I wouldnt have thought there would be much advantage trying to cool the intake pipe after a supercharger. at best you might see a couple of degrees difference on the actual pipe but in the scheme of things the increased air temperature would be very little.

Have you thought of water/methanol injection?


You reckon this is due to the air heating up due to being compressed so much? Do you think that it wouldnt make any difference due to that?

 

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 Post subject: Re: heat resistant material on intake pipe
Posted: Fri Dec 04, 2009 3:23 pm 
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im assuming shav means the intake from the supercharger to throttle body?

i know in my case the intake temps with constant cruising are around 40 deg c,
but once boosting a few times in a short time the air temps rise up near 90 deg c but return fairly quickly back to 40 deg,, but if the car has been stuck in traffic the heat soak holds temps around 70 deg c and stay around that untill a constant flow of air is run through...
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 Post subject: Re: heat resistant material on intake pipe
Posted: Fri Dec 04, 2009 3:26 pm 
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TROYMAN wrote:
im assuming shav means the intake from the supercharger to throttle body?

i know in my case the intake temps with constant cruising are around 40 deg c,
but once boosting a few times in a short time the air temps rise up near 90 deg c but return fairly quickly back to 40 deg,, but if the car has been stuck in traffic the heat soak holds temps around 70 deg c and stay around that untill a constant flow of air is run through...


Thats right TROY I mean the intake pipe from the s/c to the TB. The one that goes over the engine itself.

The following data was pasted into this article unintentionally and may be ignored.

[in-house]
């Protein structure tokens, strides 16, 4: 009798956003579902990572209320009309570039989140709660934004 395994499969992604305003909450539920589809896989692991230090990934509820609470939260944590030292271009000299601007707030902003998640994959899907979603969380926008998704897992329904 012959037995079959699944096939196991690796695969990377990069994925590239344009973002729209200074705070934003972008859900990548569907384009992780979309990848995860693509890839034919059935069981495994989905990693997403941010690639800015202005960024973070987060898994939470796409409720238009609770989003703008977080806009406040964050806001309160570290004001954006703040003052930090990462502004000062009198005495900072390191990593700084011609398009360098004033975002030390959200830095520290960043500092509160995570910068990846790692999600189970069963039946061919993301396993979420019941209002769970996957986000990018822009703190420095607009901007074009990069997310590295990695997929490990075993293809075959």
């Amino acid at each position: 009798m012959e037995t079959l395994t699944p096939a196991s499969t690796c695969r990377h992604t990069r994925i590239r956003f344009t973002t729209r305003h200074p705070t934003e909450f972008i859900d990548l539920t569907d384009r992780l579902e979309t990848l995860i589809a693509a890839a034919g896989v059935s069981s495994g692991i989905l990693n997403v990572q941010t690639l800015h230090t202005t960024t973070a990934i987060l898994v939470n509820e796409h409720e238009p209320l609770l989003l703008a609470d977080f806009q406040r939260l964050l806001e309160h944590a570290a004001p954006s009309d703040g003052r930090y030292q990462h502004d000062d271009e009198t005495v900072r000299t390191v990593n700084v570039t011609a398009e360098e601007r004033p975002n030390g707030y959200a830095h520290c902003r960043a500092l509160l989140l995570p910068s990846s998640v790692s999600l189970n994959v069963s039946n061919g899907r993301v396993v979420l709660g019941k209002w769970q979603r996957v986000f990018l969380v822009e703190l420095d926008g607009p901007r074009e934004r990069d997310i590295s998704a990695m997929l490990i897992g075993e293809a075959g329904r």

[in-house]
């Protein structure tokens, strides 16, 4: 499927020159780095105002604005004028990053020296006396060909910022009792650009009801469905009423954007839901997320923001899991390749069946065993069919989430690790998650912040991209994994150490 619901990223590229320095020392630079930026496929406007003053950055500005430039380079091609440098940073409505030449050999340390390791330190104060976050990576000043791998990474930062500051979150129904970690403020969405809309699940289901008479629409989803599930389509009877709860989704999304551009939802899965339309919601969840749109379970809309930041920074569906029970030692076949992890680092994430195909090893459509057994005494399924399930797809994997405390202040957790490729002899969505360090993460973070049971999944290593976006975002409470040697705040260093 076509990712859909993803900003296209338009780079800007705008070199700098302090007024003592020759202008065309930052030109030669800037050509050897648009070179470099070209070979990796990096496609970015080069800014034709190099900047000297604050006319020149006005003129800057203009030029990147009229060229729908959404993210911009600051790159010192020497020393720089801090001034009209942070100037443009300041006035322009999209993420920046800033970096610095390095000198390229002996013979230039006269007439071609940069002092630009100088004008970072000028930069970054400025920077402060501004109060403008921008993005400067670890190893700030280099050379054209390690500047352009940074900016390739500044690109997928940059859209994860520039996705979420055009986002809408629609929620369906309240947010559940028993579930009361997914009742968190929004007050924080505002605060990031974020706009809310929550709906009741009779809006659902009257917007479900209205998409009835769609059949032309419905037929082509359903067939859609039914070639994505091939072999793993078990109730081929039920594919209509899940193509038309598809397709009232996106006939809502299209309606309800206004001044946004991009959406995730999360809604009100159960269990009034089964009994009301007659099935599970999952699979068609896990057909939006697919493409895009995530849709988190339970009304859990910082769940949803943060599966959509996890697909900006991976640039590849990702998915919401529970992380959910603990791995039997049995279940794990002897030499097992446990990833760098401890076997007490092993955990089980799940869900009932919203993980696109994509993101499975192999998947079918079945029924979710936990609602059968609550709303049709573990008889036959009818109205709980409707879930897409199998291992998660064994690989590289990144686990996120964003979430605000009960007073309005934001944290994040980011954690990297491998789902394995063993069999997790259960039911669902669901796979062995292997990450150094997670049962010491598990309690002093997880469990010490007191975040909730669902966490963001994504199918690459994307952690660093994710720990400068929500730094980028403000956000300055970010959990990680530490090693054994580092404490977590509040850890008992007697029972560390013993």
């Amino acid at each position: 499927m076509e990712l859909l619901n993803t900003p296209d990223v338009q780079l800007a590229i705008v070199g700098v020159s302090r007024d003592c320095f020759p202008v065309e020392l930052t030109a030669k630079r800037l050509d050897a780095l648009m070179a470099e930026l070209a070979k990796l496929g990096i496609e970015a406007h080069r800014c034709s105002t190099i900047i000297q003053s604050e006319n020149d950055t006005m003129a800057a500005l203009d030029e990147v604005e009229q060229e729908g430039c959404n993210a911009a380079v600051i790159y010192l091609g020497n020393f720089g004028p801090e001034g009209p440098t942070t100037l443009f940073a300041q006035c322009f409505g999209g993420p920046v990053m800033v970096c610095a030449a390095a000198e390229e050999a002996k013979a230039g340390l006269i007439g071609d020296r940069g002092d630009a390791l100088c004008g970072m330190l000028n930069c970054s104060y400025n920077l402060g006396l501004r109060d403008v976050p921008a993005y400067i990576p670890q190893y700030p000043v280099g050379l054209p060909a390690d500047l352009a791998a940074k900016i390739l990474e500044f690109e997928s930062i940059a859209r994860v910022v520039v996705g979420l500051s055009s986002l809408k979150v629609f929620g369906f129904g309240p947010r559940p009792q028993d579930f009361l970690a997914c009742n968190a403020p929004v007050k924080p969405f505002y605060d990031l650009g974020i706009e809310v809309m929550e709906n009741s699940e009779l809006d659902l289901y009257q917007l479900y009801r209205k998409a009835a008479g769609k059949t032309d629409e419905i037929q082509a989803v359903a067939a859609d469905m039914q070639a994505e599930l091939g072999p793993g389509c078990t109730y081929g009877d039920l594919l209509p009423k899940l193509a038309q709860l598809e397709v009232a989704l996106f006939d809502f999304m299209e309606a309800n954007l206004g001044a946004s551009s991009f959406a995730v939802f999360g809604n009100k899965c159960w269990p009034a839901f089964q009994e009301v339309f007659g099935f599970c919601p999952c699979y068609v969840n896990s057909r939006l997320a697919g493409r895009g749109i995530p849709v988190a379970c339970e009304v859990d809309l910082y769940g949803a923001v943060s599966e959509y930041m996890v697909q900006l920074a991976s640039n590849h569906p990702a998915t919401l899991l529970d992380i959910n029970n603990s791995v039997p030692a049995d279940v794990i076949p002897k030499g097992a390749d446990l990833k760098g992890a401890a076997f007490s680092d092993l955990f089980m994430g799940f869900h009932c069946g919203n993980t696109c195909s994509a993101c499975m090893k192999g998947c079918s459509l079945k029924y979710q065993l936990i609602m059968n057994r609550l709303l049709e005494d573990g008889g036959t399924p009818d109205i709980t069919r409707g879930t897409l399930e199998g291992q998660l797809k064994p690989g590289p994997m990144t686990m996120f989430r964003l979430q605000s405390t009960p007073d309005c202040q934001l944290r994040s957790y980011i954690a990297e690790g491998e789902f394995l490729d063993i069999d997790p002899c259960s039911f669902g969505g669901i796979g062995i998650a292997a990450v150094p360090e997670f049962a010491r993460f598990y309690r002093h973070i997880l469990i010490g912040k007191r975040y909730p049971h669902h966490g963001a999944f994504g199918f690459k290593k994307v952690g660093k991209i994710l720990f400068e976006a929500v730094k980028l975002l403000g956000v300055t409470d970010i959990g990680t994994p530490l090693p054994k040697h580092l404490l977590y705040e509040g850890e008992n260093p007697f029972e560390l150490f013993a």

And I know what you mean with the temps hitting high after a few squirts of the throttle. What Id like to do is keep the temps to 40degs at any given time as much as possible.

 

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 Post subject: Re: heat resistant material on intake pipe
Posted: Fri Dec 04, 2009 3:32 pm 
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TROYMAN wrote:
im assuming shav means the intake from the supercharger to throttle body?

i know in my case the intake temps with constant cruising are around 40 deg c,
but once boosting a few times in a short time the air temps rise up near 90 deg c but return fairly quickly back to 40 deg,, but if the car has been stuck in traffic the heat soak holds temps around 70 deg c and stay around that untill a constant flow of air is run through...

I was referring to the same pipe.
That's a decent increase. Its the boosting temp that I was referring too in my first post saying the pipe wouldnt make a lot of difference.
How do your intake temps go if you start boosting from 70deg?

I'd suggest that stop start temperature rise was more from the intake manifold and possibly the supercharger inlet (assuming its not boxed) not the pipe from S/C to T/B. The material of the pipe is so thin it wouldnt actually hold a lot of heat.

 

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 Post subject: Re: heat resistant material on intake pipe
Posted: Fri Dec 04, 2009 3:34 pm 
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i think the only reall way this can be acheived at the moment is intercooling..

but i like to think outside box.. :lol: its just hot outside the box ..lol..
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 Post subject: Re: heat resistant material on intake pipe
Posted: Fri Dec 04, 2009 3:39 pm 
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Agreed, the only way to maintain temps of around 40 would be with an external system.
Intercooling or water/meth injection.

BTW, heat resistant paint doesnt keep heat out, it only means it can survive high temps without bubbling/melting.

 

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 Post subject: Re: heat resistant material on intake pipe
Posted: Fri Dec 04, 2009 3:41 pm